The bankruptcy court was not troubled by the differences between the Bahamian winding up and the Chapter 11 process. Indeed, the court found that the Bahamian court had treated the debtors fairly and that Bahamian law did not contravene United States public policy. Moreover, the court concluded that the debtors would not necessarily be liquidated and could reorganize under Bahamian law. The court was also not influenced by the Bahamian government’s strong interest in the debtors’ future. According to the court, that interest “is no more important than the right of a company incorporated in the United States to have recourse to relief in a United States Bankruptcy Court.” The court, however, was guided by the expectations of the debtors’ stakeholders.
According to the bankruptcy court, many of the debtors’ stakeholders expected any insolvency proceedings involving the resort would occur in The Bahamas. According to the court, the expectations of parties to transactions “should be respected, and not disrupted unless a greater good is to be accomplished.” Because the court did not perceive a greater good in disregarding the parties’ expectations, the court dismissed the Bahamian debtors’ Chapter 11 cases. The court, however, did not dismiss Northshore’s Chapter 11 case because it is a Delaware corporation and therefore parties would have expected that its financial difficulties would be addressed in the U.S. The court nevertheless noted that it would consider a request to dismiss Northshore’s Chapter 11 case if it later became the subject of a Bahamian proceeding.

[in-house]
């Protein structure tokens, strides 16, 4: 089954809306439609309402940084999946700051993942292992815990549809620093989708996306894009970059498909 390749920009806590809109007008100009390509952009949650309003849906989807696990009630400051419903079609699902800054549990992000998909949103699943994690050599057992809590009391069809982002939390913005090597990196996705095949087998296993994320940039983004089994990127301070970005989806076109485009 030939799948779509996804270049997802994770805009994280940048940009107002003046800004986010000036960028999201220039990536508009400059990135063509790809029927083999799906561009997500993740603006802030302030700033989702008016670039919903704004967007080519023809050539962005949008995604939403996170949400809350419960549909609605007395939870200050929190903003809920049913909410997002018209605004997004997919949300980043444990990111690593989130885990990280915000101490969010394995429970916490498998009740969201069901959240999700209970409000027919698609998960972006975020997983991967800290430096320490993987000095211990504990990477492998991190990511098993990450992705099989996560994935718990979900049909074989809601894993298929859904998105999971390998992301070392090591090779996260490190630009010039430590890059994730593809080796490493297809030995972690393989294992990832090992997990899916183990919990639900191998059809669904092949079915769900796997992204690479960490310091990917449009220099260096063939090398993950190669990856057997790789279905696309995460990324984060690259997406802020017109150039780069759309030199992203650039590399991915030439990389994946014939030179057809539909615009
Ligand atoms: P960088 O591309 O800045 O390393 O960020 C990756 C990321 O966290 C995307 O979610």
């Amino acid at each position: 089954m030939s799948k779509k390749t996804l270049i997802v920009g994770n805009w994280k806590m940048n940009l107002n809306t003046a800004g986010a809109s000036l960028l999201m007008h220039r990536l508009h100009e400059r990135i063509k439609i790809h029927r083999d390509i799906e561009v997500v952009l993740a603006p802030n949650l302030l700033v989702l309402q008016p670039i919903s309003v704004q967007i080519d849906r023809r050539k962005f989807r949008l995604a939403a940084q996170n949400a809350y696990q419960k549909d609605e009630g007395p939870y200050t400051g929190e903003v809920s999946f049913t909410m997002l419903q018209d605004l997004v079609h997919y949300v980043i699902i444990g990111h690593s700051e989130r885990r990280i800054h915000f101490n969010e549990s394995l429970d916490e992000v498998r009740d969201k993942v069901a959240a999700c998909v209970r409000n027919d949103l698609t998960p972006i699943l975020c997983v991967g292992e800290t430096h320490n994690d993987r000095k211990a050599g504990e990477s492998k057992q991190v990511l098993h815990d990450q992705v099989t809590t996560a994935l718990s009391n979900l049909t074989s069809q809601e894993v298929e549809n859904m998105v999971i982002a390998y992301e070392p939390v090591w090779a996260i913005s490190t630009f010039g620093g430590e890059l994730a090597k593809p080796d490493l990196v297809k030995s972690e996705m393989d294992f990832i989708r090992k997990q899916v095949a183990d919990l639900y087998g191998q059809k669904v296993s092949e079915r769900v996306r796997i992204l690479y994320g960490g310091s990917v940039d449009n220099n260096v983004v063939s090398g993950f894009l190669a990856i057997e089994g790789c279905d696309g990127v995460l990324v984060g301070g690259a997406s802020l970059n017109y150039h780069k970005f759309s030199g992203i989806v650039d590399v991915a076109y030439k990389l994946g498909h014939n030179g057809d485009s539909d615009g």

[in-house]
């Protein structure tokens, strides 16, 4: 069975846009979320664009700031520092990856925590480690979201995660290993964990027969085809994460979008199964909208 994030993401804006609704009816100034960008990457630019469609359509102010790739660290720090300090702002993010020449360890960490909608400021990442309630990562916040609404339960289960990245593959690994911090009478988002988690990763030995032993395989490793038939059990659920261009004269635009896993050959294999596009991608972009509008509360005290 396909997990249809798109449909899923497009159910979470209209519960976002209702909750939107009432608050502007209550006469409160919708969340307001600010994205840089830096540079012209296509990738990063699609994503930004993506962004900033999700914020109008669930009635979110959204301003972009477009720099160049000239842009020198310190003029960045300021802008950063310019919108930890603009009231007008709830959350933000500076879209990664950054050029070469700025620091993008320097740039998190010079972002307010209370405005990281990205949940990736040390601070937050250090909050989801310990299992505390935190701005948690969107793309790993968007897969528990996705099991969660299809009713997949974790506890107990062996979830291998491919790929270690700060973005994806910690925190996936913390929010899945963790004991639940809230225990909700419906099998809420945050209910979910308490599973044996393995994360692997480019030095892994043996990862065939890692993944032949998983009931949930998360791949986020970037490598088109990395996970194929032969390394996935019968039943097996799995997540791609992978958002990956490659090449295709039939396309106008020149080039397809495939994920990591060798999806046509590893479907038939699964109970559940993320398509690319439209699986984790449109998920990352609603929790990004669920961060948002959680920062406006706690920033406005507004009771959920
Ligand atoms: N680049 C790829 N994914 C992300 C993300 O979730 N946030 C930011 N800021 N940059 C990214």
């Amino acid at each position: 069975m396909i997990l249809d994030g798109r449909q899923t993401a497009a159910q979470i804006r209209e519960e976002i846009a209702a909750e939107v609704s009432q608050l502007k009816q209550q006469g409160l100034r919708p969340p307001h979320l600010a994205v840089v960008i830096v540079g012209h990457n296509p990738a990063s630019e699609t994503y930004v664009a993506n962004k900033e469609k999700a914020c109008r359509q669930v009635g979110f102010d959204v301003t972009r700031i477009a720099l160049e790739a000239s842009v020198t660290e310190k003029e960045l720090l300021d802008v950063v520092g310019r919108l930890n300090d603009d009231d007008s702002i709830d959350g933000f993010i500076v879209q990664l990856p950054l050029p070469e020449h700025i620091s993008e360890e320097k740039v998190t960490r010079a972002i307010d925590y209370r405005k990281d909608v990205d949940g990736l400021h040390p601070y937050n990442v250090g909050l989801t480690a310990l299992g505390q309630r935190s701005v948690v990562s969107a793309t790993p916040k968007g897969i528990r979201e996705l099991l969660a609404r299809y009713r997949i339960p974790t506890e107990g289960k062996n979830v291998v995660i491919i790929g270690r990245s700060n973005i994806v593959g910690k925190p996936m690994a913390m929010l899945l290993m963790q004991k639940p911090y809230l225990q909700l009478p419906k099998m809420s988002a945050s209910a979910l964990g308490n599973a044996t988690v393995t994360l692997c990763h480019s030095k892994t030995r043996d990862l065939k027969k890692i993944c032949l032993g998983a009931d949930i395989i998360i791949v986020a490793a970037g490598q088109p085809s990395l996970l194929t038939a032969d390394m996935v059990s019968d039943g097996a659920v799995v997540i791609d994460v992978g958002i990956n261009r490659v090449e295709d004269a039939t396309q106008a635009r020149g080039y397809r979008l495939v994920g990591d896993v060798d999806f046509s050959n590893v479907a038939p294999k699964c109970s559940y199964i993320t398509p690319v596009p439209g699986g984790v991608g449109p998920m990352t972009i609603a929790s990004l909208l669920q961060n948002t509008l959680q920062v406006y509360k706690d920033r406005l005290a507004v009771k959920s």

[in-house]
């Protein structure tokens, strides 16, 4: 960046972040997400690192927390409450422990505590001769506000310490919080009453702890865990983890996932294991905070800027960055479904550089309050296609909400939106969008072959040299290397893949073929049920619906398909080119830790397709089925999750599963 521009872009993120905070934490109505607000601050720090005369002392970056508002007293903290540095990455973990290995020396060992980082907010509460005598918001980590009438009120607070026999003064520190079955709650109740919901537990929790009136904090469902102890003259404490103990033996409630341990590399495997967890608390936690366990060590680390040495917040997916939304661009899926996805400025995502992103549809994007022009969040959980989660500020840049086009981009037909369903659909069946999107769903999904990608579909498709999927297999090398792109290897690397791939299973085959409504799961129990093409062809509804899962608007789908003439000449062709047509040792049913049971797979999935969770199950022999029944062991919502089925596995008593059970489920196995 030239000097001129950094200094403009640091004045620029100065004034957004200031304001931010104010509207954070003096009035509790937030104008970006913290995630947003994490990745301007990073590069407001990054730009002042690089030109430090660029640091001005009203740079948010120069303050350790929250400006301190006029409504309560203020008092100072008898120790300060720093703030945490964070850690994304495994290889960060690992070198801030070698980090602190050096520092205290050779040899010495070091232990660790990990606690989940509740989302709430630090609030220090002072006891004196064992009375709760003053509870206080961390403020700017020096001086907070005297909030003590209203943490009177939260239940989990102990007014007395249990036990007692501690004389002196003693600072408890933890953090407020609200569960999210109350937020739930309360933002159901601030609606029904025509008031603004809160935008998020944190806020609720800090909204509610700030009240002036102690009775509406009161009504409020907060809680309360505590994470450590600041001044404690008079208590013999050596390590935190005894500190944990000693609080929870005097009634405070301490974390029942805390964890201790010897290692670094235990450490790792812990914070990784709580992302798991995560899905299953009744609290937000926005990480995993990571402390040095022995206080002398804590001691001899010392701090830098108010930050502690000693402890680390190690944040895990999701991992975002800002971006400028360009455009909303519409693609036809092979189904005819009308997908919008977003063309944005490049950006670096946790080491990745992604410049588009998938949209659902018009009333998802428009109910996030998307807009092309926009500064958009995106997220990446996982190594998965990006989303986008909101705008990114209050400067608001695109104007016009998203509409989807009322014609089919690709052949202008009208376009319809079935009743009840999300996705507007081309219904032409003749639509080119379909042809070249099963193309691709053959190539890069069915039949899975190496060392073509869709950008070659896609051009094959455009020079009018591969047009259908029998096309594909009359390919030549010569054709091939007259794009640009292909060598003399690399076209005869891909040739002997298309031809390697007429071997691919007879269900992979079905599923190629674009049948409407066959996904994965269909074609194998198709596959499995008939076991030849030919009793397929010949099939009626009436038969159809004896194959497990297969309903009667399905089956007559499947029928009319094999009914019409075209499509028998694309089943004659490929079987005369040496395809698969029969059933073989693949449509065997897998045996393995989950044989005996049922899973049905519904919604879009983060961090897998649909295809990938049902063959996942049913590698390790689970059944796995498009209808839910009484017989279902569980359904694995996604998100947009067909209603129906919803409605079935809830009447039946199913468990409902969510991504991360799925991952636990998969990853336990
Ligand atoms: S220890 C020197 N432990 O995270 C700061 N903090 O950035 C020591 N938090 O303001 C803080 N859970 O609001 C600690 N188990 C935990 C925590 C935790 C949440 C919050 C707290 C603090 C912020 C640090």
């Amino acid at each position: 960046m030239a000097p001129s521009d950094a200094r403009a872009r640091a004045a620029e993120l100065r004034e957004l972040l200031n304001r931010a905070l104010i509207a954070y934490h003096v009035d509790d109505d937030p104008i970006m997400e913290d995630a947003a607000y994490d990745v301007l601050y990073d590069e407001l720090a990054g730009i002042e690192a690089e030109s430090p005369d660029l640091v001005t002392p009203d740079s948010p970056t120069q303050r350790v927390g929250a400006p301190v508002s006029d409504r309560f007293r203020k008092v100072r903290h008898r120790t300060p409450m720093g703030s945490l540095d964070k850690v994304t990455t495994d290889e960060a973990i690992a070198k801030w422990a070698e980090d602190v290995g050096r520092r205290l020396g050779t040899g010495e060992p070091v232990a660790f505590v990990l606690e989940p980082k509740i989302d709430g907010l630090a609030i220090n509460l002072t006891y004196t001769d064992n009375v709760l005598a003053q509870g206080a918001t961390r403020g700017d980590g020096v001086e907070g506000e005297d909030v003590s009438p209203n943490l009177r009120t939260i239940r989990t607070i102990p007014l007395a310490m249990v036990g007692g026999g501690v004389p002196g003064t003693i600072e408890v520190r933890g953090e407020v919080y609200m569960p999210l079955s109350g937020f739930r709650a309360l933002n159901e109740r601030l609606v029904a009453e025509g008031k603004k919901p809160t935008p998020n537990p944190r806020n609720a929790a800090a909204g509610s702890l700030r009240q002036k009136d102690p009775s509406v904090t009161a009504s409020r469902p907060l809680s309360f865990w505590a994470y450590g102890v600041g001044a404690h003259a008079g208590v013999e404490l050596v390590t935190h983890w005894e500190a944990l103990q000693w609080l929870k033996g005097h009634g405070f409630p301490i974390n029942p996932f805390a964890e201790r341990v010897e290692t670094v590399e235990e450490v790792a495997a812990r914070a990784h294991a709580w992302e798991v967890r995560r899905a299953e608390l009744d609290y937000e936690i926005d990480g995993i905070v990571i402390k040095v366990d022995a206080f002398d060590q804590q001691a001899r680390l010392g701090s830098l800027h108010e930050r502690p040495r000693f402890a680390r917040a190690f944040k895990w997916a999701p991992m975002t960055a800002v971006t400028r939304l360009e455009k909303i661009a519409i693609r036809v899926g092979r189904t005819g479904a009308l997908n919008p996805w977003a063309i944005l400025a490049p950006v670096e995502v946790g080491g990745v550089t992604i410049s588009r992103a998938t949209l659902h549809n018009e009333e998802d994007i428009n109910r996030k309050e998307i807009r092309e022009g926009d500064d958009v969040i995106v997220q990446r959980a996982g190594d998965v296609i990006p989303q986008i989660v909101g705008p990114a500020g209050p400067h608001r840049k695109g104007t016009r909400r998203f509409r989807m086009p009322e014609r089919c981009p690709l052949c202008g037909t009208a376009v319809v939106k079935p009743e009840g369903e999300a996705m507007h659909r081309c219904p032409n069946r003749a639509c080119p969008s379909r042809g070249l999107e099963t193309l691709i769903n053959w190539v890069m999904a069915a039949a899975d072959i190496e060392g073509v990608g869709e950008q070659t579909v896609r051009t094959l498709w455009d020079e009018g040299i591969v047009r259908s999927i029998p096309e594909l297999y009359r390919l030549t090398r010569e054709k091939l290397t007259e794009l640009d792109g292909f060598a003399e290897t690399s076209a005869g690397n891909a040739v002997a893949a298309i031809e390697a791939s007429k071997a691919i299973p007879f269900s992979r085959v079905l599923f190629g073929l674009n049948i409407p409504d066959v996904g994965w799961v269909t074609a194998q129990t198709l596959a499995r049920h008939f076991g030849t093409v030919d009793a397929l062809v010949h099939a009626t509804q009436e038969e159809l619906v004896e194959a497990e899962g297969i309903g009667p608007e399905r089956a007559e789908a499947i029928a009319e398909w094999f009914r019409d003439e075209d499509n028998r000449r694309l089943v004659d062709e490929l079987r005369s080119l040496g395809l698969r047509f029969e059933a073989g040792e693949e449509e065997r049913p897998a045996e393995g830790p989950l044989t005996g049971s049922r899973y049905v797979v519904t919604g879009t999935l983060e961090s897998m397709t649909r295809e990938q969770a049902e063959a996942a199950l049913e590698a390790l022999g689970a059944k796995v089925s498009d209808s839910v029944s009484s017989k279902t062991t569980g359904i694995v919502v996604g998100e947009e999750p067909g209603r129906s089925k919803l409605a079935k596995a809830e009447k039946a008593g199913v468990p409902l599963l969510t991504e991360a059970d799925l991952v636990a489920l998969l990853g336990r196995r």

Bankruptcy Courts Address a Debtor’s Eligibility for Relief under Chapter 15
Contract Rights May Render a Debtor Eligible for Chapter 15 Relief
In its 2013 ruling in Drawbridge Special Opportunities Fund LP v. Barnet (In re Barnet), 737 F.3d 238 (2d Cir. 2013), the United States Court of Appeals for the Second Circuit held that a debtor must have a domicile or residence, a place of business, or property in the U.S. for its foreign proceeding to be recognized under Chapter 15. Following that decision, several lower courts in the Second Circuit concluded that an attorney retainer deposited in a bank account in the U.S., as well as causes of action located in the U.S., would satisfy that requirement. In the fourth quarter of 2015, the United States Bankruptcy Court for the Southern District of New York in In re Berau Capital Resources Pte Ltd., 540 B.R. 80 (Bankr. S.D.N.Y. 2015) expanded on property bases of jurisdiction. In that case the bankruptcy court initially confirmed that an attorney retainer in the U.S. satisfied the eligibility requirement. Importantly, the court also concluded (for the first time) that a debtor can satisfy the eligibility requirements by relying on contract rights.
Berau, a Singaporean company, issued U.S. dollar denominated debt under a indenture governed by New York law and that contained a New York forum selection provision. Berau was in default under the indenture when it filed for recognition of its insolvency proceeding pending in Singapore. The bankruptcy court found that a contract created intangible property rights and, thus, Berau had intangible property arising from the indenture. If those rights were located in the U.S., they would satisfy the debtor eligibility requirements.